Do you live a rushed, stressful life? Do you over-book yourself, and then stay up late trying to get it all done? Is it hard to fall asleep at night because your mind is racing? Do you awaken in the middle of the night with a hundred worries flying through your brain? Or do you too often awaken in the early morning, unable to fall back asleep?
If so, you are not alone. According to the Center for Disease Control in Atlanta, 50 to 70 million adults suffer from some type of sleep disorder. 30% of American adults don’t get enough sleep.
On top of all of this, Science Magazine recently published a study which reported yet another new finding about the importance of sleep. Researchers found that sleep is a way for the brain to purge itself of waste products which are thought to cause diseases like dementia and Alzheimer’s.
In my psychology practice, I have been asked for help on a tremendous variety of sleep problems. While every individual is different, I have found that there are ten basic principles which, if followed, will either cure or greatly help most sleep problems.
• Avoid having caffeine any later than 7 hours before you go to bed. Caffeine stays in your system for 7 hours.
• Go to bed at the same time every night, and get up at the same time every morning, or as closely as you can come to it. This puts your body into a rhythm which it will eventually tend to follow on its own.
• Prioritize your eight hours of sleep. If you are well-rested, you will be more productive during waking hours, making up for the time “lost” asleep.
• Do not look at or watch any electronic device – this includes smartphone, computer, TV, for at least one hour before you go to bed. Research has shown that electronic devices stimulate the brain for wakefulness.
• Do not eat for one hour before going to bed.
• Establish a regular bedtime routine. Adults’ bodies, like children’s, are triggered to start shutting down when the routine begins at night.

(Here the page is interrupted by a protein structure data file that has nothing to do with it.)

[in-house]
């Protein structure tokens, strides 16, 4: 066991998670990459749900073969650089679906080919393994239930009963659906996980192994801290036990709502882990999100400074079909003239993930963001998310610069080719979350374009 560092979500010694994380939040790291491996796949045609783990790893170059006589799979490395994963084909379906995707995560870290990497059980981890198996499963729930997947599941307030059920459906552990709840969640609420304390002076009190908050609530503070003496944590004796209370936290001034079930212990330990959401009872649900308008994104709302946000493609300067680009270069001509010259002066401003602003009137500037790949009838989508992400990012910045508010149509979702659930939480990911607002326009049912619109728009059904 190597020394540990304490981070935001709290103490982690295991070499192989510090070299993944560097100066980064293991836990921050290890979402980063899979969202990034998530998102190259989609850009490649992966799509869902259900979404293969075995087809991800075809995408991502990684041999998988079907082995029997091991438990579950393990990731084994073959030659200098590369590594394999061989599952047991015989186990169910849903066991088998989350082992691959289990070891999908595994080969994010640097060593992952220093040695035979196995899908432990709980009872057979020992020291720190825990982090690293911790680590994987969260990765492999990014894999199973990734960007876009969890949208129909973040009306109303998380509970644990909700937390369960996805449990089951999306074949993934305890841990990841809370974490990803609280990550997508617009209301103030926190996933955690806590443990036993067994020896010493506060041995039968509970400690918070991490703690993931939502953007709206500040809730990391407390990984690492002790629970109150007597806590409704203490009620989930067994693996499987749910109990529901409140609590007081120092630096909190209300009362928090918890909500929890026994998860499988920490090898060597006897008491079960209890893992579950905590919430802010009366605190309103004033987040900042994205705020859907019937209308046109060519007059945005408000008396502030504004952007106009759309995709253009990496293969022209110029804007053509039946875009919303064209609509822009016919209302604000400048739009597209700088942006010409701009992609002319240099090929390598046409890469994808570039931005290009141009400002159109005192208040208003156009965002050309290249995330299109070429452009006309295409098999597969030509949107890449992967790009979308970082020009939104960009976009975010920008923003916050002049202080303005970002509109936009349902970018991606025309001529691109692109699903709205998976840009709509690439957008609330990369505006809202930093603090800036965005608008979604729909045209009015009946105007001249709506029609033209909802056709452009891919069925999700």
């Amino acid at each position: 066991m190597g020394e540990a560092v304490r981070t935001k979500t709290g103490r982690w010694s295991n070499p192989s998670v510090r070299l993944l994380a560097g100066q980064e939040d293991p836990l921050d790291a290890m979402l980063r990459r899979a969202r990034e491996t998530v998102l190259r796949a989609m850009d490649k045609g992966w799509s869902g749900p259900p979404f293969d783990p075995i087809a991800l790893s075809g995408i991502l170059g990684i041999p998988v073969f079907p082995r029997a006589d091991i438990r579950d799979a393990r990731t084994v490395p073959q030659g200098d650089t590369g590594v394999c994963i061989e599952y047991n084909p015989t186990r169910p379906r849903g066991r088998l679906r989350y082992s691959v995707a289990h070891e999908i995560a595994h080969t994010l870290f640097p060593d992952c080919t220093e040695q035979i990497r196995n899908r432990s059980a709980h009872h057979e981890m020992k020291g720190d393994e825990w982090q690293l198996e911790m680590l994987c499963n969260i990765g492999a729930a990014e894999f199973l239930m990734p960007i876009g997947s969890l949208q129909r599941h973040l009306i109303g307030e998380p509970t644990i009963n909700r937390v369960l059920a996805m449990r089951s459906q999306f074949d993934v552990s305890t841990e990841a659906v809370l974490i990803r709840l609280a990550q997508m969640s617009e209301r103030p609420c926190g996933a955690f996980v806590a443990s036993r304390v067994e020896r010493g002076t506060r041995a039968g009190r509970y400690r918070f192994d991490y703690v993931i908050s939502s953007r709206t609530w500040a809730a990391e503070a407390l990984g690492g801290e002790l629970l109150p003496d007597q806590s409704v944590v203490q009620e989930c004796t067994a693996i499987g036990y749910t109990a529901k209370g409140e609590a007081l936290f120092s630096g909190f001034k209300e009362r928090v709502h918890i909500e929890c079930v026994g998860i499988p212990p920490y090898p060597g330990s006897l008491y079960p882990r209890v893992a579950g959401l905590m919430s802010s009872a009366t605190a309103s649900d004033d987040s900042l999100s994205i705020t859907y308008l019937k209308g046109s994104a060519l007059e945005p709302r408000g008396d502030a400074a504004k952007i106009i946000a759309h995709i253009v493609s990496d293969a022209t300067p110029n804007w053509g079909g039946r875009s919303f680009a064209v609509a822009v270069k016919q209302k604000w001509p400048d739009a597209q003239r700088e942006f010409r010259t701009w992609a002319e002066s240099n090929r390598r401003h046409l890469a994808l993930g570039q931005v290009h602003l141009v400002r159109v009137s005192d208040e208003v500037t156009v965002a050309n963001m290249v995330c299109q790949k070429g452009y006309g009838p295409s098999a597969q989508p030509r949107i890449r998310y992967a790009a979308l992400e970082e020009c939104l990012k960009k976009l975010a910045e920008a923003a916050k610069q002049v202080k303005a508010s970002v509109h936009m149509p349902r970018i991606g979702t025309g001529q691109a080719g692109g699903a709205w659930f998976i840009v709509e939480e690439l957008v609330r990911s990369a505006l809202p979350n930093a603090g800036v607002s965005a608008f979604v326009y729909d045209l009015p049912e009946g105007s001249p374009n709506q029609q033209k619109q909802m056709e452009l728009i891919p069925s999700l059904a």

• If you awaken in the night, do not look at the clock. The time doesn’t matter, and when you start thinking, “Oh no, it’s only 2 a.m.,” it wakes up your brain even further.
• The process of falling asleep involves essentially shutting off your conscious brain. The best way to do that is to stop all of your thoughts. To do this, lie in bed quietly and follow these steps:
1. Picture a giant, white movie screen in front of you, filling your entire field of vision.
2. Focus all of your attention upon the blankness of the screen. Keep your mind blank of all thought; as blank as the screen in front of your face.
3. Then begin to count from 1 to 10, quietly within your own head.
4. As you count, picture each number on the screen; each number a different color and against a different color background.
5. If your mind strays or starts to have thoughts, bring it back immediately to the screen, and continue the count.
6. If you come to 10 and you’re still awake, keep going.
7. If you truly keep your focus on the screen, before you know it, you will be asleep.
• Never turn on a light in the middle of the night.
• Don’t take naps unless absolutely necessary. They throw off your body’s need for sleep at night, and mess up your body’s sleep rhythm.
These tips may sound difficult to follow. The reality is, it’s difficult to change a habit of any kind. Sleep habits are especially hard to change since they tend to get entrenched by happening night after night over a lifetime. But that doesn’t mean you can’t change your current habits. If you are motivated, you can do it.
And better, higher quality, plentiful sleep will increase your brain health, brain functions, energy, and productivity.